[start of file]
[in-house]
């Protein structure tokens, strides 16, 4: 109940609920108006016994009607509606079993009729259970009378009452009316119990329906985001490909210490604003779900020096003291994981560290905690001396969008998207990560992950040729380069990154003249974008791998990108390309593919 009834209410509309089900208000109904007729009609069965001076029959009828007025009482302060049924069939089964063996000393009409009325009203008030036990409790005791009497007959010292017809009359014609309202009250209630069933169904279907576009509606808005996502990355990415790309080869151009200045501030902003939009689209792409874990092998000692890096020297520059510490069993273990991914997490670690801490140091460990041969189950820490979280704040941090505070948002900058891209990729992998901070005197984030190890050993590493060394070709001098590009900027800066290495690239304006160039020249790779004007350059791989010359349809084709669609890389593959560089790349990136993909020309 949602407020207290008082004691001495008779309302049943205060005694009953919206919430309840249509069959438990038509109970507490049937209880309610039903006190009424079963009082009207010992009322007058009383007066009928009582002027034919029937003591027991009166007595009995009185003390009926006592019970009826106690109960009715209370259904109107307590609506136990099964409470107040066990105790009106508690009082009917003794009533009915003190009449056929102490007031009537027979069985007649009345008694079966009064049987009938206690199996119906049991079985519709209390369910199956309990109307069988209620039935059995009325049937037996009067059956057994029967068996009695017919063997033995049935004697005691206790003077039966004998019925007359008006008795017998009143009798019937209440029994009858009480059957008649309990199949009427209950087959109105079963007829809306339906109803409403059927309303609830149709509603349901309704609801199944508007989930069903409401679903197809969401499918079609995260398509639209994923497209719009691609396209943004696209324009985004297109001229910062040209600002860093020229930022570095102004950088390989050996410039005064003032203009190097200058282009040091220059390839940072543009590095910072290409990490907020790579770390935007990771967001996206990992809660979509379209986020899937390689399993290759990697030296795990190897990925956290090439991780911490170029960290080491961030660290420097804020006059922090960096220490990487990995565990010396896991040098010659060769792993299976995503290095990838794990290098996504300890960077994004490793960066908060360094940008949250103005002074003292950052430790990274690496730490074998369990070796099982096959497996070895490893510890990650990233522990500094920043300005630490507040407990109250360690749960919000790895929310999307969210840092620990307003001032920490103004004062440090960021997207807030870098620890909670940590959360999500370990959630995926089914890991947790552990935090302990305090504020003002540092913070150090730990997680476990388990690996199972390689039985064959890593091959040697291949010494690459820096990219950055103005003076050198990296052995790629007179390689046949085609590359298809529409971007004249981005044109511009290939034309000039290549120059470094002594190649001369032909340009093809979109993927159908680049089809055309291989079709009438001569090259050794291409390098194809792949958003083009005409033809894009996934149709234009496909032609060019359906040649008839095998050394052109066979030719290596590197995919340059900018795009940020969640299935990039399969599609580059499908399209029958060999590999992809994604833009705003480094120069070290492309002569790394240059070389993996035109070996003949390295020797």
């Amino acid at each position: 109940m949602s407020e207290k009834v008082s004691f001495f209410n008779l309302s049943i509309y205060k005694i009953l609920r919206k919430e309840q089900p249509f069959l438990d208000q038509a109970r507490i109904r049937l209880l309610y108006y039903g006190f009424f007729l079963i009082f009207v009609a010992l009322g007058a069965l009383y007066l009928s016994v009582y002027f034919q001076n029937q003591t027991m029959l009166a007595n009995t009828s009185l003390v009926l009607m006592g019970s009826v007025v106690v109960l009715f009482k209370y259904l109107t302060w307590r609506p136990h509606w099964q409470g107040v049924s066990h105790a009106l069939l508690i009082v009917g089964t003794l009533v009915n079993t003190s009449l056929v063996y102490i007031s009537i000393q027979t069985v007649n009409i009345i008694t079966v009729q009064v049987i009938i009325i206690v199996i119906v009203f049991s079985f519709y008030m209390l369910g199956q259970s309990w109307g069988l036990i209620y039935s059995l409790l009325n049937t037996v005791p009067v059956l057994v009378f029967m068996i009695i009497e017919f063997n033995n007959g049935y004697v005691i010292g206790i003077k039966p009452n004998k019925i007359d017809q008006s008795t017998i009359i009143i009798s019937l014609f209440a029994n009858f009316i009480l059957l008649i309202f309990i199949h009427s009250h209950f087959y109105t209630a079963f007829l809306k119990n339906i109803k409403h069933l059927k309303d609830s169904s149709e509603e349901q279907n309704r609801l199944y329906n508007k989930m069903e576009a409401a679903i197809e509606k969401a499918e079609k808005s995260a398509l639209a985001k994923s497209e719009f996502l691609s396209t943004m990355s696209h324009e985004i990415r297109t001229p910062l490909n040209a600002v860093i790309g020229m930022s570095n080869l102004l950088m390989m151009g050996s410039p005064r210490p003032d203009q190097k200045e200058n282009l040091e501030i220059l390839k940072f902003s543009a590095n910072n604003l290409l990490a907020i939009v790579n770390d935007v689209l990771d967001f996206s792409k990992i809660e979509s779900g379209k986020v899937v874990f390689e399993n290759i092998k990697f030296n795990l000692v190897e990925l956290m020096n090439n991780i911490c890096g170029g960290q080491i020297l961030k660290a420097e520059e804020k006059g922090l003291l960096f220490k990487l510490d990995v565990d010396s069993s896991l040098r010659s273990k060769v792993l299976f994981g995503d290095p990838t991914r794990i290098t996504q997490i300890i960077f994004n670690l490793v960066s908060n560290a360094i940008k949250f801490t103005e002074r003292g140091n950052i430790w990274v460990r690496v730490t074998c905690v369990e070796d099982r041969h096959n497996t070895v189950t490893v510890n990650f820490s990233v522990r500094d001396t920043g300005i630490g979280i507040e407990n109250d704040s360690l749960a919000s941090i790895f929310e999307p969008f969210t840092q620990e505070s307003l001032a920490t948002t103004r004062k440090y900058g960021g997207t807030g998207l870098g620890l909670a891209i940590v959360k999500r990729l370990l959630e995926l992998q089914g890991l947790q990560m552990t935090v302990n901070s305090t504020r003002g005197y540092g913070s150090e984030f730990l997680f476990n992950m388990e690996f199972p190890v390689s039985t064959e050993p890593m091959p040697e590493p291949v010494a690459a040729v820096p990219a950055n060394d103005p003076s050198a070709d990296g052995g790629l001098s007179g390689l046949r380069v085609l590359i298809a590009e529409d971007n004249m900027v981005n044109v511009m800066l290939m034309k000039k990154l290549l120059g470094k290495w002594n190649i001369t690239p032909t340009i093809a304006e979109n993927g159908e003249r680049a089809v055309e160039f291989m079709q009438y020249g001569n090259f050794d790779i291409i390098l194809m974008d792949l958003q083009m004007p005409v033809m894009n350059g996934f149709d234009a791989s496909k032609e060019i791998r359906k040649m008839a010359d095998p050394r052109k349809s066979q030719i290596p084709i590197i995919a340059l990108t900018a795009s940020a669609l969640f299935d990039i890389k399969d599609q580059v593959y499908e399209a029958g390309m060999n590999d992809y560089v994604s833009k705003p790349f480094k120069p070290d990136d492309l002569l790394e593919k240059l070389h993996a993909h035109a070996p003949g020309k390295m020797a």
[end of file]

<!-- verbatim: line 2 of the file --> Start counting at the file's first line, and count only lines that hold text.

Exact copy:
């Protein structure tokens, strides 16, 4: 109940609920108006016994009607509606079993009729259970009378009452009316119990329906985001490909210490604003779900020096003291994981560290905690001396969008998207990560992950040729380069990154003249974008791998990108390309593919 009834209410509309089900208000109904007729009609069965001076029959009828007025009482302060049924069939089964063996000393009409009325009203008030036990409790005791009497007959010292017809009359014609309202009250209630069933169904279907576009509606808005996502990355990415790309080869151009200045501030902003939009689209792409874990092998000692890096020297520059510490069993273990991914997490670690801490140091460990041969189950820490979280704040941090505070948002900058891209990729992998901070005197984030190890050993590493060394070709001098590009900027800066290495690239304006160039020249790779004007350059791989010359349809084709669609890389593959560089790349990136993909020309 949602407020207290008082004691001495008779309302049943205060005694009953919206919430309840249509069959438990038509109970507490049937209880309610039903006190009424079963009082009207010992009322007058009383007066009928009582002027034919029937003591027991009166007595009995009185003390009926006592019970009826106690109960009715209370259904109107307590609506136990099964409470107040066990105790009106508690009082009917003794009533009915003190009449056929102490007031009537027979069985007649009345008694079966009064049987009938206690199996119906049991079985519709209390369910199956309990109307069988209620039935059995009325049937037996009067059956057994029967068996009695017919063997033995049935004697005691206790003077039966004998019925007359008006008795017998009143009798019937209440029994009858009480059957008649309990199949009427209950087959109105079963007829809306339906109803409403059927309303609830149709509603349901309704609801199944508007989930069903409401679903197809969401499918079609995260398509639209994923497209719009691609396209943004696209324009985004297109001229910062040209600002860093020229930022570095102004950088390989050996410039005064003032203009190097200058282009040091220059390839940072543009590095910072290409990490907020790579770390935007990771967001996206990992809660979509379209986020899937390689399993290759990697030296795990190897990925956290090439991780911490170029960290080491961030660290420097804020006059922090960096220490990487990995565990010396896991040098010659060769792993299976995503290095990838794990290098996504300890960077994004490793960066908060360094940008949250103005002074003292950052430790990274690496730490074998369990070796099982096959497996070895490893510890990650990233522990500094920043300005630490507040407990109250360690749960919000790895929310999307969210840092620990307003001032920490103004004062440090960021997207807030870098620890909670940590959360999500370990959630995926089914890991947790552990935090302990305090504020003002540092913070150090730990997680476990388990690996199972390689039985064959890593091959040697291949010494690459820096990219950055103005003076050198990296052995790629007179390689046949085609590359298809529409971007004249981005044109511009290939034309000039290549120059470094002594190649001369032909340009093809979109993927159908680049089809055309291989079709009438001569090259050794291409390098194809792949958003083009005409033809894009996934149709234009496909032609060019359906040649008839095998050394052109066979030719290596590197995919340059900018795009940020969640299935990039399969599609580059499908399209029958060999590999992809994604833009705003480094120069070290492309002569790394240059070389993996035109070996003949390295020797």